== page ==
Loro Piana’s origins stretch back further than most Italian menswear brands, the family beginning their wool business in 1800s Trivero. However, the company as we know it today was founded by Pietro Loro Piana in 1924. It too specialises in wool, producing some of finest cashmere and vicuna garments you’ll find anywhere.
While its woollen creations will be the brand’s lasting legacy, Loro Piana offers a wide range of ready-to-wear items, including rainwear, swimwear and footwear. Its linen and leather items are also well worth checking out as the company expands its fabric expertise.
Interestingly, this luxury Italian fashion brand was founded in Milan, in 1994, not by an Italian but by Consuelo Castiglioni, a designer of Swiss descent.
As you’ve probably guessed from its relatively recent inception, this is a modern brand to its core. You can expect to find typical ready-to-wear items, but Marni likes to play and experiment with its collections.
Forget stripped-back neutrals or safe and simple fits. Marni is all about bold colour, artful prints and graphics and offbeat styling. All of which makes it a fashion insider’s go-to.
To get to the heart of this brand, simply look to the man himself. Massimo Alba quotes from David Foster Wallace when considering what our clothes really mean to us: “Everybody is identical in their secret unspoken belief that, way deep down, they are different from everyone else.” That really tells you all you need to know.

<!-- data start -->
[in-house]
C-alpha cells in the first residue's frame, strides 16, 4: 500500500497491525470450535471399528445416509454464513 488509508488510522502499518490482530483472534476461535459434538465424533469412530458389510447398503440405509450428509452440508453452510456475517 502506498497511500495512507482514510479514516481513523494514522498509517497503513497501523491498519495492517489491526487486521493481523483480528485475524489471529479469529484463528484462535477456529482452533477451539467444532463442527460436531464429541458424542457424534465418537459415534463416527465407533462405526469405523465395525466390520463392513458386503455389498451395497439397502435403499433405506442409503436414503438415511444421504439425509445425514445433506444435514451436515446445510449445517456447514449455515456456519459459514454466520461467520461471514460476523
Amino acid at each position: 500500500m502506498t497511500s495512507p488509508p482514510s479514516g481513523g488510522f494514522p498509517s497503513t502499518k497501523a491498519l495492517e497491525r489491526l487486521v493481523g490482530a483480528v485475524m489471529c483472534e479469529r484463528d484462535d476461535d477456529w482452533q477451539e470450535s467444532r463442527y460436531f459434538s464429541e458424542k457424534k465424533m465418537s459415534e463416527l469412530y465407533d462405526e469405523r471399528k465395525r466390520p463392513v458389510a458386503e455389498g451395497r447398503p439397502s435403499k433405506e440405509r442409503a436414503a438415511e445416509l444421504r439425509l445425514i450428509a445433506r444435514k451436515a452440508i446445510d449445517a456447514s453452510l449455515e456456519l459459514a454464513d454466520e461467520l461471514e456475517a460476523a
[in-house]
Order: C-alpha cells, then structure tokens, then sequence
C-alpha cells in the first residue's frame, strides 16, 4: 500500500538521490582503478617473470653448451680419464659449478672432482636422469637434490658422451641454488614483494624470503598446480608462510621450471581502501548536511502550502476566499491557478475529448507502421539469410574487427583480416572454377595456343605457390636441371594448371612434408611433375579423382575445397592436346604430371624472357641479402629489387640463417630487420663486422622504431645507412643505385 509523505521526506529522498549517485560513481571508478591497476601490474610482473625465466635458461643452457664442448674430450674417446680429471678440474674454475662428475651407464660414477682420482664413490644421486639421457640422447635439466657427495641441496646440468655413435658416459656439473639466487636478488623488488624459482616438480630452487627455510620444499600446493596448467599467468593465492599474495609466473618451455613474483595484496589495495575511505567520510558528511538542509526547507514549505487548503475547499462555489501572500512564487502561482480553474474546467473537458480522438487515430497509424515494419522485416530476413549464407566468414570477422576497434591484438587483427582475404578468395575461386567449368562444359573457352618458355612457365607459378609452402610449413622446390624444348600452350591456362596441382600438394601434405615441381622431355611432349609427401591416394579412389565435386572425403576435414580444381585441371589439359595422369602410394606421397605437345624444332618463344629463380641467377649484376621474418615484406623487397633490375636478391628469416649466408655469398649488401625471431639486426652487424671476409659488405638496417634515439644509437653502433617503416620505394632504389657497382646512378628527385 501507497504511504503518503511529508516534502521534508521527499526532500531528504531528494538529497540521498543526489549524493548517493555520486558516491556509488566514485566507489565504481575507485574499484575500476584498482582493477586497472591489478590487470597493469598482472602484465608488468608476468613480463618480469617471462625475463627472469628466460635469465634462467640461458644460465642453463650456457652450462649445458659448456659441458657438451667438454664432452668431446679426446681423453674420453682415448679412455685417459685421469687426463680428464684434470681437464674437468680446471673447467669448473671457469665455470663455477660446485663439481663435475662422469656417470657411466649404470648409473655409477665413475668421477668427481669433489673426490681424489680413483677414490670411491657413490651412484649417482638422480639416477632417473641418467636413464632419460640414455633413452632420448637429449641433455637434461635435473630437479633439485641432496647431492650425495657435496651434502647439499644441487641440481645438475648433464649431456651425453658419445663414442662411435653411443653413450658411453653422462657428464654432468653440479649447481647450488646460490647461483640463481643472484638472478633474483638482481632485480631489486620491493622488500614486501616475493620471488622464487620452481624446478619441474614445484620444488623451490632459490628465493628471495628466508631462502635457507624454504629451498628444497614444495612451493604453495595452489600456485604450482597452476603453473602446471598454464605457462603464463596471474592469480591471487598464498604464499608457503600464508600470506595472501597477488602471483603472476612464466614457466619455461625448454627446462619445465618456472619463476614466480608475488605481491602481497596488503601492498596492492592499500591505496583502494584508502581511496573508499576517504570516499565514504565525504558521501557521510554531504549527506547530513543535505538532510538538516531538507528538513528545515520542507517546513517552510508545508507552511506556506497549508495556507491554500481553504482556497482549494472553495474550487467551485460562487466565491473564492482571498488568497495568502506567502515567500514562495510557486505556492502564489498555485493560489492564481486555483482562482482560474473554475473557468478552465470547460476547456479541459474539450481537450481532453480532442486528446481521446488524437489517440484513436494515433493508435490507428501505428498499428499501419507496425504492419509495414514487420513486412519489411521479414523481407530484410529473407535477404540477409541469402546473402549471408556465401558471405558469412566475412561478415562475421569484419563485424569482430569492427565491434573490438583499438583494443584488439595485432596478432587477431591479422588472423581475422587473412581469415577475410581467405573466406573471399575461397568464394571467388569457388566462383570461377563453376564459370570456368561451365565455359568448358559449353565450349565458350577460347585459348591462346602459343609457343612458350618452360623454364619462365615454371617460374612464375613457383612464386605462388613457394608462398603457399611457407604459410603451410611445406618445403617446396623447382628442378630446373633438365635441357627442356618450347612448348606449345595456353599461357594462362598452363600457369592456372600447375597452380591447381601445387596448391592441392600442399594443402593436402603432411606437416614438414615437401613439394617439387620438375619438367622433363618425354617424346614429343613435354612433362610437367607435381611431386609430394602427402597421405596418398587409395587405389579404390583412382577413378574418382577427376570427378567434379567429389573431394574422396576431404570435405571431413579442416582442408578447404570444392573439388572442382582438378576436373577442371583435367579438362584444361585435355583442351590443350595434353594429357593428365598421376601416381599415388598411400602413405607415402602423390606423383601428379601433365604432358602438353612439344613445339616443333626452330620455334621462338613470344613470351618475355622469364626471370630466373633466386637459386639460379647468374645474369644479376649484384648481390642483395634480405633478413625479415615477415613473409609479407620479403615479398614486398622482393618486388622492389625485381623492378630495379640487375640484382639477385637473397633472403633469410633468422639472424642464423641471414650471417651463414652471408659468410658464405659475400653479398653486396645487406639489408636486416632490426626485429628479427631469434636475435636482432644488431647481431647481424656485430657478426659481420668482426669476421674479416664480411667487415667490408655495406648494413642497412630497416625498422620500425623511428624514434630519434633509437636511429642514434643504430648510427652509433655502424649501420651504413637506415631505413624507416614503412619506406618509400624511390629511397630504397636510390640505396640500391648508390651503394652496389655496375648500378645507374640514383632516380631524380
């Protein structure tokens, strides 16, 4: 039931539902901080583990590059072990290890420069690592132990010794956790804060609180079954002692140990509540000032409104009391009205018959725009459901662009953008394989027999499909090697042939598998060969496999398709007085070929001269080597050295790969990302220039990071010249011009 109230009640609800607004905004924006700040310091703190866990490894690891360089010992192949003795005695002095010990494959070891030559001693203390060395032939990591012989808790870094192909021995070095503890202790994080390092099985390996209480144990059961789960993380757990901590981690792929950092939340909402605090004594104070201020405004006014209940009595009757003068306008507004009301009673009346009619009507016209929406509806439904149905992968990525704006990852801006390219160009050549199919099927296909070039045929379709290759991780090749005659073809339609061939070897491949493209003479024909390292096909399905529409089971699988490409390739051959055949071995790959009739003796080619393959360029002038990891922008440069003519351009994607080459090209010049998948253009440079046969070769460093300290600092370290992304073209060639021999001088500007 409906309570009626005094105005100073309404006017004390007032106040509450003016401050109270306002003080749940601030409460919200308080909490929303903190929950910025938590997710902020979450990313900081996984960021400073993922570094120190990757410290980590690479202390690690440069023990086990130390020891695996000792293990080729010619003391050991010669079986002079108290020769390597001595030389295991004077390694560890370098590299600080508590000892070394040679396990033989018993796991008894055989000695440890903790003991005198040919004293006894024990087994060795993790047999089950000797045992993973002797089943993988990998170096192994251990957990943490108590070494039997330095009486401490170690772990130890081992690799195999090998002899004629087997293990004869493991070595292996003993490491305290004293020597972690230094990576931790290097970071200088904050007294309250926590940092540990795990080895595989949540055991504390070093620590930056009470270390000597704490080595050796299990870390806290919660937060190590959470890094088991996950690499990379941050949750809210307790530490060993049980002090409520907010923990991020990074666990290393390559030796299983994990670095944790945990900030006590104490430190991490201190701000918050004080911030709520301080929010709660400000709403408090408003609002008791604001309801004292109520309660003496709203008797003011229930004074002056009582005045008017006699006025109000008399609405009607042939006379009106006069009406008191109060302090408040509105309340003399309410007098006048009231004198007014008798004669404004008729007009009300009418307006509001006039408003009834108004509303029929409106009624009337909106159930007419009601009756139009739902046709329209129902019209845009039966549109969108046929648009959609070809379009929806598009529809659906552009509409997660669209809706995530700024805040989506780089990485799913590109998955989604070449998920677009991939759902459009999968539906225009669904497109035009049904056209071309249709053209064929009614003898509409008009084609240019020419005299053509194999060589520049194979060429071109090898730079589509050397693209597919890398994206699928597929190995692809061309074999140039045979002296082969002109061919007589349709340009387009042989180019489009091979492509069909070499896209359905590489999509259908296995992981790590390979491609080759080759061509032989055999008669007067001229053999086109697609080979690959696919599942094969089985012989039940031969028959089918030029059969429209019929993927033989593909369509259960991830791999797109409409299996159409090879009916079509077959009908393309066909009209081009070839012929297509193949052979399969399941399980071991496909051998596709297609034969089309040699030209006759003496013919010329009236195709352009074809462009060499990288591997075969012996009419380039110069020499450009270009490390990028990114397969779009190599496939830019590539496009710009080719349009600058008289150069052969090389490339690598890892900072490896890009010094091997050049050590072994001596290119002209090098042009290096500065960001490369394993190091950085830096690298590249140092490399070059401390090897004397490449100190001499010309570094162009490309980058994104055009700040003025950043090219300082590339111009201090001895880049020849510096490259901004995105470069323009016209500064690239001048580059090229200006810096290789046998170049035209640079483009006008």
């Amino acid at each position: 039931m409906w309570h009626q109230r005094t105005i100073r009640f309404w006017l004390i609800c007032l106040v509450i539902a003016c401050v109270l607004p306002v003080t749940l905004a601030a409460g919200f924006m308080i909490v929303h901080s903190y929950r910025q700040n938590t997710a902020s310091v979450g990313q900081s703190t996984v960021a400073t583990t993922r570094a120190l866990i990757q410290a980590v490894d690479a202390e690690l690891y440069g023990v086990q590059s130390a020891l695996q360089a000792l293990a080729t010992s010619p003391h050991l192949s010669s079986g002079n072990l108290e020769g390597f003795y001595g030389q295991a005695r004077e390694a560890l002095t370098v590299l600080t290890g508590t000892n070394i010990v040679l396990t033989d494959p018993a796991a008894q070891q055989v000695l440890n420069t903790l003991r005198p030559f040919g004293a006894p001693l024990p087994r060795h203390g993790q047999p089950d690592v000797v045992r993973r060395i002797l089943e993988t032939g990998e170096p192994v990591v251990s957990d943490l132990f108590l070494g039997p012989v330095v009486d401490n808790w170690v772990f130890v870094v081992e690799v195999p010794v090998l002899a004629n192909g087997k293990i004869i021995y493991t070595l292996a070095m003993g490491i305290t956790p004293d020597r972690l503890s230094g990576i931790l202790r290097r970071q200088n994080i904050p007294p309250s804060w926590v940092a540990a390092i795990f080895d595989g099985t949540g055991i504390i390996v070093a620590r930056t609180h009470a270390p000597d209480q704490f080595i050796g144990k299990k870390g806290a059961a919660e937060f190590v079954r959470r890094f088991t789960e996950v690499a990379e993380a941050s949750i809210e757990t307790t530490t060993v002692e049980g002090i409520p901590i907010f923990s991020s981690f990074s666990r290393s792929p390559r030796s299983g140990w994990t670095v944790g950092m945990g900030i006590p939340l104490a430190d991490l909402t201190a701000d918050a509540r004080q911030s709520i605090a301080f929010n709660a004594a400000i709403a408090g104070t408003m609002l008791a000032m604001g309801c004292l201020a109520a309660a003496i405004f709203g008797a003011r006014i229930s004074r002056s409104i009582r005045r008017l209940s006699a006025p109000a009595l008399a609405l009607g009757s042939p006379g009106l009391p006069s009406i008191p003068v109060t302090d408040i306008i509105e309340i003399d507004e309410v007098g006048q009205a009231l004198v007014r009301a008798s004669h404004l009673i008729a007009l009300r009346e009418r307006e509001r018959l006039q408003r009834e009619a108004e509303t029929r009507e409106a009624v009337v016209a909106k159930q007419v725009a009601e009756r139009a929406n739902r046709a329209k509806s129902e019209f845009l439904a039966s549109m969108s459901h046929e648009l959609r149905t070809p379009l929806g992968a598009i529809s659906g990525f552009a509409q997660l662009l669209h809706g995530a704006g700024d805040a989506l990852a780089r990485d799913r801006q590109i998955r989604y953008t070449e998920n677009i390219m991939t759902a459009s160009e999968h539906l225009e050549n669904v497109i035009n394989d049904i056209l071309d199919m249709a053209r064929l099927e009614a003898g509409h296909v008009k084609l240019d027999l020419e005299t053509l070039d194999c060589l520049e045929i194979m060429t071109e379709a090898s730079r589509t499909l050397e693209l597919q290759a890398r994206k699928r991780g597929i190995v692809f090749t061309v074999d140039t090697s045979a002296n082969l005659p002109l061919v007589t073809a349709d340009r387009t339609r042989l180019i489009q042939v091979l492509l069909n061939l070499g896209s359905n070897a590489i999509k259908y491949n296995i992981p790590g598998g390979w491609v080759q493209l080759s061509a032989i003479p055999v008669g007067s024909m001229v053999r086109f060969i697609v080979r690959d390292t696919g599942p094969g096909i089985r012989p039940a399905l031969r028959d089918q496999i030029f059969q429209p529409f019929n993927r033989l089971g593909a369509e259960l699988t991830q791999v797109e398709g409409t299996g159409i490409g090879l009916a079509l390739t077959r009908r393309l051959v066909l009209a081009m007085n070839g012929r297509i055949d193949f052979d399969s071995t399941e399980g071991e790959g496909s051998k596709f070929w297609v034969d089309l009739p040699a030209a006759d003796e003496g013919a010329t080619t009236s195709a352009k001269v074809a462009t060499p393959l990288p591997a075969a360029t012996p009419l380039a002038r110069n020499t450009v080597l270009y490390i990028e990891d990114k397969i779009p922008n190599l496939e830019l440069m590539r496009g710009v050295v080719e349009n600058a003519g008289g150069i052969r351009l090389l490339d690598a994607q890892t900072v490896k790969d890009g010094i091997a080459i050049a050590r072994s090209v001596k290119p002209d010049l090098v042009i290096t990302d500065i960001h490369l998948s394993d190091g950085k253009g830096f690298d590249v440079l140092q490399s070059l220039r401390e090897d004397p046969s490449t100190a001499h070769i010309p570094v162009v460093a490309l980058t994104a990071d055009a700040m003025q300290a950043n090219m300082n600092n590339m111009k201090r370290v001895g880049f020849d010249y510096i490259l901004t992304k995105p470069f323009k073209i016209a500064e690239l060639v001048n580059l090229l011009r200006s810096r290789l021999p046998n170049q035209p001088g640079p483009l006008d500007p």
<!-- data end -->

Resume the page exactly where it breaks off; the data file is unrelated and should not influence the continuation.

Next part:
And Alba’s showroom – in Milan’s Navigli district – showcases that classic-with-a-twist mentality. The style is laid-back tailoring and elevated leisurewear, which meet in an elegant and distinctive take on smart casual dressing.
Bold palettes, bright splashes of zig-zag colour and cheerful, eye-catching designs: all things that separate Missoni from its contemporaries, and mark it as a defining luxury Italian fashion label of recent times.
Like many brands, it started in the family – it was founded in 1953 by Otavio and Rosita Missoni and is now run by their daughter. Those bright, daring designs speak for themselves. You’ll find them across Missoni’s collections, from fine knitwear to sports-influenced everyday pieces. A brand definitely removed from cookie-cutter Italian design.
An Italian brand with French origins, Moncler burst onto the outerwear scene in 1952, courtesy of René Ramillon and André Vincent. It became the go-to brand for anyone who likes to spend a lot of time and a lot of money in the mountains: think skiwear, hiking boots and other outdoor essentials, all combining technical construction with a playfully retro aesthetic.
A lot of technical clothing puts function over form. Moncler is different in that it puts the two on a level pegging. Its colourful designs and bold silhouettes are unabashedly expensive – designed to be just as eye catching in a city bar as they are on an alpine snowdrift.
It’s so often preceded with three simple words: ‘The Devil Wears…’ But, while author Lauren Weisberger may have put this iconic brand on the map for fashion philistines, it’s a label that long, long predates Stanley Tucci’s shrill cries of “Gird your loins!”